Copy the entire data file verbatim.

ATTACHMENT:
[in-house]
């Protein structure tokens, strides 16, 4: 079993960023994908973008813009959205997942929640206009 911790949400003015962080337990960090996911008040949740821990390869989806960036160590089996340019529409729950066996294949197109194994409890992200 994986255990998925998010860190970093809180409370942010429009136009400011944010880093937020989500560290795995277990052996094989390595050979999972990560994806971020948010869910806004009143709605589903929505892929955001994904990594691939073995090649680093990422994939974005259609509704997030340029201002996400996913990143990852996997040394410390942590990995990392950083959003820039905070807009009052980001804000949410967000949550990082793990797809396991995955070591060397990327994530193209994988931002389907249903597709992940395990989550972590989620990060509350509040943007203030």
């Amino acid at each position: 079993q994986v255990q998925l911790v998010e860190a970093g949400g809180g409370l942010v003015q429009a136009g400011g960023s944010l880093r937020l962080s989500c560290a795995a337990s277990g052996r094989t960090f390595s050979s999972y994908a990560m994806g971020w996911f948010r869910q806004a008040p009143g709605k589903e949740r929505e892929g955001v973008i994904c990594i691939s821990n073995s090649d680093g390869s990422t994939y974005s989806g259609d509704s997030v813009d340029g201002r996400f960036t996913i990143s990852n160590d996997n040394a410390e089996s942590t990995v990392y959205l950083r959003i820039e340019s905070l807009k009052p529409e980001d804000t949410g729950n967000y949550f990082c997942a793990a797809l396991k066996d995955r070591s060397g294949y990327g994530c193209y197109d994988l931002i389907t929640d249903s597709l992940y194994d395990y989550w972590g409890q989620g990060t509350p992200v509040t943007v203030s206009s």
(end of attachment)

[in-house]
């Protein structure tokens, strides 16, 4: 079993960023994908973008813009959205997942929640206009 911790949400003015962080337990960090996911008040949740821990390869989806960036160590089996340019529409729950066996294949197109194994409890992200 994986255990998925998010860190970093809180409370942010429009136009400011944010880093937020989500560290795995277990052996094989390595050979999972990560994806971020948010869910806004009143709605589903929505892929955001994904990594691939073995090649680093990422994939974005259609509704997030340029201002996400996913990143990852996997040394410390942590990995990392950083959003820039905070807009009052980001804000949410967000949550990082793990797809396991995955070591060397990327994530193209994988931002389907249903597709992940395990989550972590989620990060509350509040943007203030």
């Amino acid at each position: 079993q994986v255990q998925l911790v998010e860190a970093g949400g809180g409370l942010v003015q429009a136009g400011g960023s944010l880093r937020l962080s989500c560290a795995a337990s277990g052996r094989t960090f390595s050979s999972y994908a990560m994806g971020w996911f948010r869910q806004a008040p009143g709605k589903e949740r929505e892929g955001v973008i994904c990594i691939s821990n073995s090649d680093g390869s990422t994939y974005s989806g259609d509704s997030v813009d340029g201002r996400f960036t996913i990143s990852n160590d996997n040394a410390e089996s942590t990995v990392y959205l950083r959003i820039e340019s905070l807009k009052p529409e980001d804000t949410g729950n967000y949550f990082c997942a793990a797809l396991k066996d995955r070591s060397g294949y990327g994530c193209y197109d994988l931002i389907t929640d249903s597709l992940y194994d395990y989550w972590g409890q989620g990060t509350p992200v509040t943007v203030s206009s």